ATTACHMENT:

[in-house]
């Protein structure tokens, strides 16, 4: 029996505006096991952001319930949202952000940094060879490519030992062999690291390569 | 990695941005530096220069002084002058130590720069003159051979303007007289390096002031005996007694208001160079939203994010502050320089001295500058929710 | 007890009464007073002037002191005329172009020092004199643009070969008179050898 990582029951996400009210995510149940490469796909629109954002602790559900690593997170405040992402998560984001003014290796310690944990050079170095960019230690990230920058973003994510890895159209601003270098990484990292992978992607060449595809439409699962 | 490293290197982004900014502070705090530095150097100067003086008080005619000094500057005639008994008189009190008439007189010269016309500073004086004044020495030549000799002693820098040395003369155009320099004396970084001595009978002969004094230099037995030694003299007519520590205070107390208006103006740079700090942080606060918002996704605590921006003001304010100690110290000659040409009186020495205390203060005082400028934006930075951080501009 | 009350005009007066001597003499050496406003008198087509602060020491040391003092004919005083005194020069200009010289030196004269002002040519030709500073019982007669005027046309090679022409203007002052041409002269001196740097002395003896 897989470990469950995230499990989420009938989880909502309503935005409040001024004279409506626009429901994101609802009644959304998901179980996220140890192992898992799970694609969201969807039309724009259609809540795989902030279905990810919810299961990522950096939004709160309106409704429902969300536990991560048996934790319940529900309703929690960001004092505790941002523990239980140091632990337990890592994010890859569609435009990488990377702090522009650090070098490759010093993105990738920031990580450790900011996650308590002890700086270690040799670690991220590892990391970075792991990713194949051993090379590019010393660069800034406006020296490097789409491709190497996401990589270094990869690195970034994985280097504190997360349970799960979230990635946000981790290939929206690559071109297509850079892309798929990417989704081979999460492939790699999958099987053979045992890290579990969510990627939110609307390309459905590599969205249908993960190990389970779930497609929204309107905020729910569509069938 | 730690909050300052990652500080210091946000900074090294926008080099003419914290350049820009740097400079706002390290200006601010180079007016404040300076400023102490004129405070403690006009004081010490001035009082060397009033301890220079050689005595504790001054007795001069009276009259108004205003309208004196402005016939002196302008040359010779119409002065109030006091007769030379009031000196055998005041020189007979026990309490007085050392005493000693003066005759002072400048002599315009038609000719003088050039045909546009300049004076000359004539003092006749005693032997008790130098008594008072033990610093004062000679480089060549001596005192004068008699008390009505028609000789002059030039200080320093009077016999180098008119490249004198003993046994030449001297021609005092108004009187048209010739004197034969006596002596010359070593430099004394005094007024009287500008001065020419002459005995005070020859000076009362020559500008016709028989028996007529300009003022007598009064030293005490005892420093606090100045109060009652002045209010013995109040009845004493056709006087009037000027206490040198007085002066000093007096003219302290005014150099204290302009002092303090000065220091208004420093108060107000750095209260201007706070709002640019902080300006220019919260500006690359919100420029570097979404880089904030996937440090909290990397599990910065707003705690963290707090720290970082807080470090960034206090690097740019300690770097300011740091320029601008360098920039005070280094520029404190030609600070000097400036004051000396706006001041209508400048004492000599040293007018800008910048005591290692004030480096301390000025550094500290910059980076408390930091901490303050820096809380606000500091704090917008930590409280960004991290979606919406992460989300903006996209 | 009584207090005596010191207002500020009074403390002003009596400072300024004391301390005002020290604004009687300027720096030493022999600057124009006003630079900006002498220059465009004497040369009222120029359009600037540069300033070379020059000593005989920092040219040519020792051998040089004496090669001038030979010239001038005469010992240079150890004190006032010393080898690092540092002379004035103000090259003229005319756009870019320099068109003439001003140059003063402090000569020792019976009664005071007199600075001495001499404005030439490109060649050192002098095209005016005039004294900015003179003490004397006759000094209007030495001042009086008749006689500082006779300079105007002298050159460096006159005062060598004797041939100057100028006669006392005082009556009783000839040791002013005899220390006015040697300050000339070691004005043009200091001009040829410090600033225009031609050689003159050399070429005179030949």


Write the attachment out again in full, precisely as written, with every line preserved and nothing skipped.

[in-house]
């Protein structure tokens, strides 16, 4: 029996505006096991952001319930949202952000940094060879490519030992062999690291390569 | 990695941005530096220069002084002058130590720069003159051979303007007289390096002031005996007694208001160079939203994010502050320089001295500058929710 | 007890009464007073002037002191005329172009020092004199643009070969008179050898 990582029951996400009210995510149940490469796909629109954002602790559900690593997170405040992402998560984001003014290796310690944990050079170095960019230690990230920058973003994510890895159209601003270098990484990292992978992607060449595809439409699962 | 490293290197982004900014502070705090530095150097100067003086008080005619000094500057005639008994008189009190008439007189010269016309500073004086004044020495030549000799002693820098040395003369155009320099004396970084001595009978002969004094230099037995030694003299007519520590205070107390208006103006740079700090942080606060918002996704605590921006003001304010100690110290000659040409009186020495205390203060005082400028934006930075951080501009 | 009350005009007066001597003499050496406003008198087509602060020491040391003092004919005083005194020069200009010289030196004269002002040519030709500073019982007669005027046309090679022409203007002052041409002269001196740097002395003896 897989470990469950995230499990989420009938989880909502309503935005409040001024004279409506626009429901994101609802009644959304998901179980996220140890192992898992799970694609969201969807039309724009259609809540795989902030279905990810919810299961990522950096939004709160309106409704429902969300536990991560048996934790319940529900309703929690960001004092505790941002523990239980140091632990337990890592994010890859569609435009990488990377702090522009650090070098490759010093993105990738920031990580450790900011996650308590002890700086270690040799670690991220590892990391970075792991990713194949051993090379590019010393660069800034406006020296490097789409491709190497996401990589270094990869690195970034994985280097504190997360349970799960979230990635946000981790290939929206690559071109297509850079892309798929990417989704081979999460492939790699999958099987053979045992890290579990969510990627939110609307390309459905590599969205249908993960190990389970779930497609929204309107905020729910569509069938 | 730690909050300052990652500080210091946000900074090294926008080099003419914290350049820009740097400079706002390290200006601010180079007016404040300076400023102490004129405070403690006009004081010490001035009082060397009033301890220079050689005595504790001054007795001069009276009259108004205003309208004196402005016939002196302008040359010779119409002065109030006091007769030379009031000196055998005041020189007979026990309490007085050392005493000693003066005759002072400048002599315009038609000719003088050039045909546009300049004076000359004539003092006749005693032997008790130098008594008072033990610093004062000679480089060549001596005192004068008699008390009505028609000789002059030039200080320093009077016999180098008119490249004198003993046994030449001297021609005092108004009187048209010739004197034969006596002596010359070593430099004394005094007024009287500008001065020419002459005995005070020859000076009362020559500008016709028989028996007529300009003022007598009064030293005490005892420093606090100045109060009652002045209010013995109040009845004493056709006087009037000027206490040198007085002066000093007096003219302290005014150099204290302009002092303090000065220091208004420093108060107000750095209260201007706070709002640019902080300006220019919260500006690359919100420029570097979404880089904030996937440090909290990397599990910065707003705690963290707090720290970082807080470090960034206090690097740019300690770097300011740091320029601008360098920039005070280094520029404190030609600070000097400036004051000396706006001041209508400048004492000599040293007018800008910048005591290692004030480096301390000025550094500290910059980076408390930091901490303050820096809380606000500091704090917008930590409280960004991290979606919406992460989300903006996209 | 009584207090005596010191207002500020009074403390002003009596400072300024004391301390005002020290604004009687300027720096030493022999600057124009006003630079900006002498220059465009004497040369009222120029359009600037540069300033070379020059000593005989920092040219040519020792051998040089004496090669001038030979010239001038005469010992240079150890004190006032010393080898690092540092002379004035103000090259003229005319756009870019320099068109003439001003140059003063402090000569020792019976009664005071007199600075001495001499404005030439490109060649050192002098095209005016005039004294900015003179003490004397006759000094209007030495001042009086008749006689500082006779300079105007002298050159460096006159005062060598004797041939100057100028006669006392005082009556009783000839040791002013005899220390006015040697300050000339070691004005043009200091001009040829410090600033225009031609050689003159050399070429005179030949």